European Union Makes Green Deal to Slash Carbon Emissions
The European Union plans to overhaul its Emission Trading System to become climate-neutral by mid-century. The move is a part of a Green Deal between 27 EU nations and will enact sweeping changes to existing policy.
Bloomberg reported three key updates to the trading scheme – the largest since the EU carbon market was formed in 2005, pending the agreement’s formal endorsement.
Each year the Emission Trading System has a cap on how many new carbon allowances are available to the market. In 2024, the EU will cut 90 million carbon allowances followed by a further 27 million in 2026.
On top of the blanket cuts, the Linear Reduction Factor (the percentage by which the number of carbon allowances reduces annually) will also become more aggressive. To date, there has been a 2.2% drop. As of 2024 the cap will shrink by 4.3% each year, then to 4.4% from 2027.
Additionally, the scheme is being broadened in 2027 to cover heating, road transport and shipping.
By 2030 these measures should result in a 62% drop to the region’s carbon emissions from 2005 levels. In comparison, the Australian Climate Act which only came into effect during September has a 43% reduction target over the same period.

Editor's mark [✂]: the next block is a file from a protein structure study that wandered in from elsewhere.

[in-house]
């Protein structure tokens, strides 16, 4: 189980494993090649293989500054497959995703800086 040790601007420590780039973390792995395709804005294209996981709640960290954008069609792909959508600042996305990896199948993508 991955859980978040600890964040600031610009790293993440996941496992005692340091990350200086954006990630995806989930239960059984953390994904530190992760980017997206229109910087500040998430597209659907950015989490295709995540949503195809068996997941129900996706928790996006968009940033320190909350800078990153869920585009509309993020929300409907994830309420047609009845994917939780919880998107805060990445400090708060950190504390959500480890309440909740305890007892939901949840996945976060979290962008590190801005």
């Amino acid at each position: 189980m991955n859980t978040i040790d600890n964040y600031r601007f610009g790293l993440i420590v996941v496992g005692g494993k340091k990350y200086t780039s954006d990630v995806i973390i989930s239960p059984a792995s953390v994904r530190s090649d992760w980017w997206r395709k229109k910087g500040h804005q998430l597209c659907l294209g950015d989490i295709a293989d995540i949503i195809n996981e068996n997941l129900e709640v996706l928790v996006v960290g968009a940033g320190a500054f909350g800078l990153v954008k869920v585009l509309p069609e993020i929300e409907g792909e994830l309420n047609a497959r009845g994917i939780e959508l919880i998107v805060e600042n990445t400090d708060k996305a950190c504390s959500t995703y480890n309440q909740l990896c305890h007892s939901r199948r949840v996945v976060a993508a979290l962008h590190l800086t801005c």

As well as being a positive shift for environmental goals, these changes stand to benefit investors. Built-in supply declines were already creating favorable conditions for those invested in carbon allowances as the price of carbon – by default – should have risen over the medium to longer-term.
These policy updates could have a flow on impact to carbon prices rise as supply sees two shocks, in 2024 and 2026, and demand intensifies as economies strive for energy independence and security.
“The deal is a success for the EU and will provide certainty to companies and investors even if some compromises had to be made as the economic environment is very challenging,” said Ingo Ramming, head of carbon markets for Banco Bilbao Vizcaya Argentaria SA in Madrid.
EU carbon prices hit record highs in August after suffering earlier in the year when the Russia-Ukraine War broke out and threatened energy security. The European Union took energy security and supply concerns into consideration during the 29-hour negotiations for the scheme overhaul.
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